What a start into 2022. Today news broke that our portfolio company Tül had completed its most recent growth round: $181M on an $800M post, with an exclusive club of investors in 8VC, Avenir, Coatue, Tiger Global, Lightrock and others.
We’ve all become so used to mega-rounds in the past year. So what’s special about this one?
A whole lot actually. Consider this:
We’re fortunate to be early investors not only in one, but in both of the category-defining ConTech marketplaces globally. Besides Tül, the other category-leader we backed early is Infra.Market.
So with our inside view as investor in both firms, we want to answer:
Where did Tül and Infra.Market start?
What is it that makes both companies so successful?
And where might both firms go from here?
Let’s start at the start 😊
We have had quite some success in our first fund with our early investment in Infra.Market (more on that here). Our partnership with Souvik and Aaditya had spoiled us to expect quite a lot of the next category-leading marketplace, since they had built Infra.Market to grow to $400M annualized GMV just a year ago.
Earlier in 2021, at about the same time Infra.Market was at its $400M run rate, we were fortunate that Enrique and the Tül team decided to partner with us. In that past year, we’ve been quite impressed with 20-30%+ month-on-month growth on quite a large scale already (Tül plans to be at $450M annualized GMV at the end of 2022, the same run-rate Infra.Market was early in 2021). All this while constantly increasing its already healthy margins.
So, on the surface, Tül’s stellar execution is so similar to Infra.Market’s it’s almost scary. But likening Tül to Infra.Market is also selling short Tül’s execution – and its own category-defining playbook.
💰 LatAm is a $120B+ construction materials market – roughly the same ballpark as India’s construction materials market
🏪 LatAm has a distribution structure hugely reliant on local hardware stores. 50% of the total sales are distributed by 600’000 hardware stores.
👪 The majority of those hardware stores are not owned by chains – they are in the hands of Moms and Pops. They are SMBs.
↔️ Space-constraint is a real issue for these small hardware stores. They purchase materials on inventory, store the cement bags and equipment anywhere they can find space – including their roofs ! – and sell it off. When they run out of storage space, they cannot purchase and sell more until they have made more room. Demand is often bigger than storage space.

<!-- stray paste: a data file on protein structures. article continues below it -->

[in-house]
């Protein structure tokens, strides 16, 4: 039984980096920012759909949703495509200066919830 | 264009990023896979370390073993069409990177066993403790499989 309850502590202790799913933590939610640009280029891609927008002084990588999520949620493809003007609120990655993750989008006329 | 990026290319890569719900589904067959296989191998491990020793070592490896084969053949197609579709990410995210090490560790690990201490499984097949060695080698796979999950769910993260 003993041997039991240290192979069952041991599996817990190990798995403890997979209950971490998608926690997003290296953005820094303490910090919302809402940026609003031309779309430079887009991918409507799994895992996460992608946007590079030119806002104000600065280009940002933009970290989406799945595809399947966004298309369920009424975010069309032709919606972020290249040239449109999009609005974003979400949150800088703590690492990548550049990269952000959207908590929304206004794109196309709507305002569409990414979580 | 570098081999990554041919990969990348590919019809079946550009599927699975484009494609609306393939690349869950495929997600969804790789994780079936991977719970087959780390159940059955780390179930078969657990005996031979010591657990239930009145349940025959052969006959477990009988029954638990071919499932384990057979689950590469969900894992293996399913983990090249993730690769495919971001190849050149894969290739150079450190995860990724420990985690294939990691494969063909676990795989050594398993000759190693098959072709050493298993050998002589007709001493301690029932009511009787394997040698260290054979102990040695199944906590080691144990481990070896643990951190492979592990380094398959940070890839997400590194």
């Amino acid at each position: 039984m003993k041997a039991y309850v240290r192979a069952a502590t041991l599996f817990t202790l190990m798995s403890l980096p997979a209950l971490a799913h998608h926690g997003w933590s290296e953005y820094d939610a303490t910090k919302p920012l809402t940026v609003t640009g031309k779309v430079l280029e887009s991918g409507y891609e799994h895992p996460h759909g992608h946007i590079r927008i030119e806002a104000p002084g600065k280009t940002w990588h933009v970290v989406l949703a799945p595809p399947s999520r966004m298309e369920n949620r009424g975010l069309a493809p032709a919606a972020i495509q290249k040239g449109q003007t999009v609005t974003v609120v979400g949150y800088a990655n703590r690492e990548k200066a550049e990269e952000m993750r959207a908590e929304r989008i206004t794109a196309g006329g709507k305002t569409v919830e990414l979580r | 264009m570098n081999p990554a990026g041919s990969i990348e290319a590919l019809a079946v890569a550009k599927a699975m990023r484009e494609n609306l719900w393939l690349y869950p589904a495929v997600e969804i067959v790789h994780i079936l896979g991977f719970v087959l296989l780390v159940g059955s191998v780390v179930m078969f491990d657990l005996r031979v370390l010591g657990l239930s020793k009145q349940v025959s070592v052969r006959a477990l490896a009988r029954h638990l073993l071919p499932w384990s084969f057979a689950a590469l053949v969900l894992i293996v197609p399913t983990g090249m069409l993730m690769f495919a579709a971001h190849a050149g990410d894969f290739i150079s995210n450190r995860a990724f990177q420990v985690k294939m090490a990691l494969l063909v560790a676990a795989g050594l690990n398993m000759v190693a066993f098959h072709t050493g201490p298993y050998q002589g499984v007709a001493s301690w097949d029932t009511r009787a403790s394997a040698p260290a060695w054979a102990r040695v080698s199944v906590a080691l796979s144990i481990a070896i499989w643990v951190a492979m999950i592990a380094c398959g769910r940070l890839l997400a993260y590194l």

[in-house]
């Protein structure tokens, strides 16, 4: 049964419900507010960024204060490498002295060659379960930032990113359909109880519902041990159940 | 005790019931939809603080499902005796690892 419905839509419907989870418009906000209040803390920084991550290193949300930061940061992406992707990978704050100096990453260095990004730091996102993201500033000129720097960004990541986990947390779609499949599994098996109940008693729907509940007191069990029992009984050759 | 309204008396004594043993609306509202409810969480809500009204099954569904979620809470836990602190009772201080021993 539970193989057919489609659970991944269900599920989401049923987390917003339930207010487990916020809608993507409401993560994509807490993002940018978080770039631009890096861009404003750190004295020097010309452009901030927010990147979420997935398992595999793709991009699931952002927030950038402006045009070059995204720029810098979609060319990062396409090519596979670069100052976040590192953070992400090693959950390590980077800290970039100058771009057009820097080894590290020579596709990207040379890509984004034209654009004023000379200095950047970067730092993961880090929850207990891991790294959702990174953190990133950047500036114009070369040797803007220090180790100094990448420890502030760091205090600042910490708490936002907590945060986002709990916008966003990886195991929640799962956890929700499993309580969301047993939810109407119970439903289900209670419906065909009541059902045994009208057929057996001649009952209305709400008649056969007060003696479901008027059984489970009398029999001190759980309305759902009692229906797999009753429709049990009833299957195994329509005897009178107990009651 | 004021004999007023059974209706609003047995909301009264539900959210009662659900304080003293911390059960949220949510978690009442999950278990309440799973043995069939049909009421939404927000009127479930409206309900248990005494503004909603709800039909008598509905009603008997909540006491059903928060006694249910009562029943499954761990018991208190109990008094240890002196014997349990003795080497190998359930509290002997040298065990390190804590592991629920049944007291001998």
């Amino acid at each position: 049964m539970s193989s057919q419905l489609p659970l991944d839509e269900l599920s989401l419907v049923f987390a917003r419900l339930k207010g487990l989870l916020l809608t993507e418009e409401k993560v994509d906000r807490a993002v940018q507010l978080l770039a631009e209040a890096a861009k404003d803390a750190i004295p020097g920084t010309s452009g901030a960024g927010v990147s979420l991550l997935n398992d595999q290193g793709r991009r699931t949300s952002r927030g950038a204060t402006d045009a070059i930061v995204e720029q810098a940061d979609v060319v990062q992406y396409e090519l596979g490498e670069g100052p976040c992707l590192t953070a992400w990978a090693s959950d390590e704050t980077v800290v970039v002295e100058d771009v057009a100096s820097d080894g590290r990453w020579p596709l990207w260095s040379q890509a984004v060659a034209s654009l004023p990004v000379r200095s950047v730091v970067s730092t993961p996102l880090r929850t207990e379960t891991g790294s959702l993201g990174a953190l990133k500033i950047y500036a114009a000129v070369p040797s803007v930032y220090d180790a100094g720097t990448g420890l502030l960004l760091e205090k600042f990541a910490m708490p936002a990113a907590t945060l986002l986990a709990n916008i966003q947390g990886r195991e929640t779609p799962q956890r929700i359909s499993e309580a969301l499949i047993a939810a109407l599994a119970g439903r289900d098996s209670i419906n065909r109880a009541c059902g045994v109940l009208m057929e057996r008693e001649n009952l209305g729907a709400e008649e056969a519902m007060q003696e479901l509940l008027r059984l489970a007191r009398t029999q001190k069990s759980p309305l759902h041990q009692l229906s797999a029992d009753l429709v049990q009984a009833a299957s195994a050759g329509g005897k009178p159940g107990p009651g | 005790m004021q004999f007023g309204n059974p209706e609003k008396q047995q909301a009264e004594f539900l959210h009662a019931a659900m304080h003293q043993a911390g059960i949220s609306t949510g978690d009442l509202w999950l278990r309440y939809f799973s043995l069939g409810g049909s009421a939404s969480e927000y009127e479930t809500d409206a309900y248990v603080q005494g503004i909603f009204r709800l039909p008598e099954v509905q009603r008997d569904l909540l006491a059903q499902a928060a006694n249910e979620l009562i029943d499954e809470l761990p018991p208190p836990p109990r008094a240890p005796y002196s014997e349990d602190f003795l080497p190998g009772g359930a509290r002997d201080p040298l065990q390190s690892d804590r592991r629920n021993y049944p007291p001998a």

💳 The other bottleneck for hardware stores has been the access to working capital financing. Even when storage space is sufficient, small Mom-and-Pop stores have to purchase inventory and finance the purchase out of their own pockets. Traditional financiers in LatAm have found it challenging to extend credit to small SMBs in the construction space.
🚛 Logistics cost routinely account for ca. 20% of the purchasing cost of construction materials in LatAm. This is less driven by unreliable logistics (some of it is), but more so by a low-concentration of purchasing power und low bundling of volumes.
Hardware stores are the most efficient last-mile delivery channel across LatAm. Stores were bottlenecked by low purchasing power, no credit access, and running out of storage space. Materials suppliers were unable to serve the 600’000 hardware stores efficiently. A tech-enabled mega-distributor can plug the hole between supply and retail.
And we quite loved that thesis, because we are convinced that construction SMBs are sleeping superpowers.
That’s why when we learnt that Tül started as the digital-first mega-distributor and enabler for LatAm’s hardware stores, we fell in love within minutes of our first meeting with Enrique.
We’ve talked quite a bit about our partnership with Infra.Market here, here and here. So let’s keep it to a nutshell.
🪨 Infra.Market’s original playbook for much of its first 4 years was to be THE service-rich one-stop shop for big general contractors to purchase their bulk materials, such as cement, aggregates (the little rocks that nothing works without), flyash and concrete. Not more. At the roots, that was that.
😇 But while Infra.Market was laser-focused in their customer segments and categories, it excelled with execution. Customers have always received a worry-free package – order with Infra.Market, get it delivered when you need it, where you need it, on time, on budget and on quality. No hassle, no errors.
🏬 India has a healthy supply of smaller and medium-sized suppliers of materials. Lots of them serve their local communities, or selected customers. They tend to go undiscovered by large parts of the rest of the country, let alone big general contractors who don’t have the time to search the country for unbranded suppliers. Infra.Market gave those smaller suppliers a seat at the table, allowing them to be discovered by Infra.Market and thus serve (indirectly) into big clients.